Using very sophisticated technology, an authentic Italian pesto sauce (made from Genoa basil, 24 month aged Parmigiano Reggiano, Fiore Sardo cheese, pine nuts and garlic) has been reduced to a powder for convenience and a splash of sophistication on the plate. Created by Tartuflangh, the pesto powder keeps the ubiquitous freshness and aroma of the fresh paste and can be reconstituted by adding extra virgin olive oil. Selected as one of the most innovative products in the world by the Commission of the SIAL Paris 2014, ring the changes and use it as a flourish of spice on a Caprese salad or gourmet pizza.

Back to roots

Perhaps more suitable for home use than in a high pax restaurant, two products that wowed the judges present fun and ecological ways to grow oyster mushrooms. Both companies – Eco Gumelo from Portugal and Paris-based Prêt à Pousser – supply a complete kit to grow the organically certified mushrooms in recycled sawdust or spent coffee grounds. After 10 days, a harvest will yield around 300g of mushrooms. Prêt à Pousser has gone one step further to supply three natural varieties: grey – with a slight sweet scent and velvety texture (good in salads); yellow – with hints of hazel and chestnut (excellent in velouté); and pink – fleshy and with a distinctive woody scent (delicious in risottos).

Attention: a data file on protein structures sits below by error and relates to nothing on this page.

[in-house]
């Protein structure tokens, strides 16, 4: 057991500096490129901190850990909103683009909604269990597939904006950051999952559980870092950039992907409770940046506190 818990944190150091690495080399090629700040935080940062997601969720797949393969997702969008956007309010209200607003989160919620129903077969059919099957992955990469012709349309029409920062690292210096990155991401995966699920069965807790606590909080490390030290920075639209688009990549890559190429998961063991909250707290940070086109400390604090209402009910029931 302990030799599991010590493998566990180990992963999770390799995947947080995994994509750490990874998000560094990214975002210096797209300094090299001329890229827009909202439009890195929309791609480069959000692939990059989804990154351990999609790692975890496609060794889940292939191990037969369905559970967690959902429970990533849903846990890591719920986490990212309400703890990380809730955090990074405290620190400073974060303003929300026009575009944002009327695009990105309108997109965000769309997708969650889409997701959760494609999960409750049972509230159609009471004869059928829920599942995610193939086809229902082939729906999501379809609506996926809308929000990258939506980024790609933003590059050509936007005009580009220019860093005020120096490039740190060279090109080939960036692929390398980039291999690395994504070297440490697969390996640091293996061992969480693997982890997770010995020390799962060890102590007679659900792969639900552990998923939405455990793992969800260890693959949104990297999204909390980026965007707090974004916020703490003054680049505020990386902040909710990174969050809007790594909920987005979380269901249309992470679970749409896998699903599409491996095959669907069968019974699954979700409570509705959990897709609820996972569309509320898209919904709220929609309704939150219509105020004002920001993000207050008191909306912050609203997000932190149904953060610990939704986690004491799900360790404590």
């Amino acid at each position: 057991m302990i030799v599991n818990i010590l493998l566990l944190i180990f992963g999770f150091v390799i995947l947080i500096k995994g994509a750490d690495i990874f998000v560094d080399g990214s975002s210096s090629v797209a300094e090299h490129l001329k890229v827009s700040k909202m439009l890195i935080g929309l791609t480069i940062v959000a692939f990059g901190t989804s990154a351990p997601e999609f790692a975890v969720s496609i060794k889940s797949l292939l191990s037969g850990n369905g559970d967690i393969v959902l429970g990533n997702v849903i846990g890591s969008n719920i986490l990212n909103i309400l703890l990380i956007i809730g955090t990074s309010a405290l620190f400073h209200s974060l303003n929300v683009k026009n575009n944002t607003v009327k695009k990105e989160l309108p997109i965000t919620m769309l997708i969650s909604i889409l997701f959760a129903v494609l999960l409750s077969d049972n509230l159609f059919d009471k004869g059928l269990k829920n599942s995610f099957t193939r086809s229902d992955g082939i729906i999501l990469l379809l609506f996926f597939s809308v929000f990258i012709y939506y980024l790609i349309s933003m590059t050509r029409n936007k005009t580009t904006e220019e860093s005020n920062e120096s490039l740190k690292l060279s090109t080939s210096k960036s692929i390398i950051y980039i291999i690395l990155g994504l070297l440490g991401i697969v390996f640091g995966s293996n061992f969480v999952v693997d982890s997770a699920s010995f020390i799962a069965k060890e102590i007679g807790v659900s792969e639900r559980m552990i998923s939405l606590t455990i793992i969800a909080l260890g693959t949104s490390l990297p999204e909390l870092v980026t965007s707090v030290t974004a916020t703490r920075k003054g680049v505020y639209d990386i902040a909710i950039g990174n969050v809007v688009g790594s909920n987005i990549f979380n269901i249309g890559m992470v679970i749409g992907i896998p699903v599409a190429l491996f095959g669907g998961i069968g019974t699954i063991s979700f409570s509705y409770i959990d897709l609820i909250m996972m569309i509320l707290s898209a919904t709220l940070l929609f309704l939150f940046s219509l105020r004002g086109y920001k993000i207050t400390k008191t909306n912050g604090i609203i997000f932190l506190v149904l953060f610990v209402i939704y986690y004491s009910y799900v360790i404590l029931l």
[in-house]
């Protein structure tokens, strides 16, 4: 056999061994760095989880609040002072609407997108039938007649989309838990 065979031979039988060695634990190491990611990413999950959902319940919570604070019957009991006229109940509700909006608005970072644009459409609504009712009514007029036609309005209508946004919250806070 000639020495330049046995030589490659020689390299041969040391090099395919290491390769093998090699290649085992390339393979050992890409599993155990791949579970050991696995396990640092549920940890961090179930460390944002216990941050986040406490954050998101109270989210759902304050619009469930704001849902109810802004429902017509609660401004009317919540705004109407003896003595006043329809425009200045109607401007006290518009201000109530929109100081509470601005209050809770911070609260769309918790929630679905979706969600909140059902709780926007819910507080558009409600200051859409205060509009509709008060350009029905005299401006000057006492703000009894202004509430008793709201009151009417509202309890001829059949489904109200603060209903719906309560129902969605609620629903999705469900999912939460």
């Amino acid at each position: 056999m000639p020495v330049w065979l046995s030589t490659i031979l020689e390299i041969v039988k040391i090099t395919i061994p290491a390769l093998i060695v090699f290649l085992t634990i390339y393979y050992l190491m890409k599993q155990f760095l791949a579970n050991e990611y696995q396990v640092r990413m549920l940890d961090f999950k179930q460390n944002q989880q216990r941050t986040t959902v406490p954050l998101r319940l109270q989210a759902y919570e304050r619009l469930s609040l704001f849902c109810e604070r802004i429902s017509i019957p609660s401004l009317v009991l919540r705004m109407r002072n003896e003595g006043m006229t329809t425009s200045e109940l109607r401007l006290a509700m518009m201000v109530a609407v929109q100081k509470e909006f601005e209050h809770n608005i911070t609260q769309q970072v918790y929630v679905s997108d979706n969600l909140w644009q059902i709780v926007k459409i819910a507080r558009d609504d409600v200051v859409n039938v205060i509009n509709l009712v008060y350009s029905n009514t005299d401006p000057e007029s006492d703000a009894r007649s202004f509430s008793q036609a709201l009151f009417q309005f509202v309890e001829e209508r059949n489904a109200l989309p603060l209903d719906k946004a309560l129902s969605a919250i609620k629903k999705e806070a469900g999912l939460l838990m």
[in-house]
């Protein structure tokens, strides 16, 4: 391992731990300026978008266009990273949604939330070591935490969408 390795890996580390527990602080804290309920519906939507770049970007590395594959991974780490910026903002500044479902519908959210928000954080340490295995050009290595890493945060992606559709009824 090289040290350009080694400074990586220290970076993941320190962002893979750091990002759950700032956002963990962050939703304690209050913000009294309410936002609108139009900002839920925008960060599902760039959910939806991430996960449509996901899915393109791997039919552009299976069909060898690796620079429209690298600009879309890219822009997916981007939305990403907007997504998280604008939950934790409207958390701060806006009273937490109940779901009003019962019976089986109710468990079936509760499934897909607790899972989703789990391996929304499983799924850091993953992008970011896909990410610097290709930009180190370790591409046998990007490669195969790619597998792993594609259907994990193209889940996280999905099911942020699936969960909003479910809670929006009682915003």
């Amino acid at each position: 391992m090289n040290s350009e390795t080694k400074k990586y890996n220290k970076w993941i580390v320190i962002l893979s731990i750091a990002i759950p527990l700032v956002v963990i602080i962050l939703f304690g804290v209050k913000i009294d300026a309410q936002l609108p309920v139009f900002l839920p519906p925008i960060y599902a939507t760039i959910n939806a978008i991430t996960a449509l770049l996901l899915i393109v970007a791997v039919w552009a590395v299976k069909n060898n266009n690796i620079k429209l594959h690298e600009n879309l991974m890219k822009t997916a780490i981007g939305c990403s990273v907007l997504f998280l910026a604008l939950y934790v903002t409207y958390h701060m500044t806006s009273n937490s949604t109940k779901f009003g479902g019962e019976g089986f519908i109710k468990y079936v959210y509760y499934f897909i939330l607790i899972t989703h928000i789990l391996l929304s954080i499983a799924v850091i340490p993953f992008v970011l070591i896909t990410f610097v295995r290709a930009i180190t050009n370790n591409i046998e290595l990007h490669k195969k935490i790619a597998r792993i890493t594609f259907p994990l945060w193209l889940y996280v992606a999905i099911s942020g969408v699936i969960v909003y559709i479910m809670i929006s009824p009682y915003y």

Salting the meat

French Cooker has also produced a range of oiled cooking salts that are excellent for cooking a variety of meats. Thanks to a film of oil, these salts add seasoning without extracting the juices and keep their crunch throughout the cooking process, allowing for a refined presentation. Only salt sourced from Guerande in France is used in these products, which come infused with other ingredients including five dried berries; Provence herbs; Espelette red pepper; garlic; and red capsicum. A great idea is to use them with crudité. The oil allows the salt to stick on the vegetables, adding a flash of flavour.

Pop of taste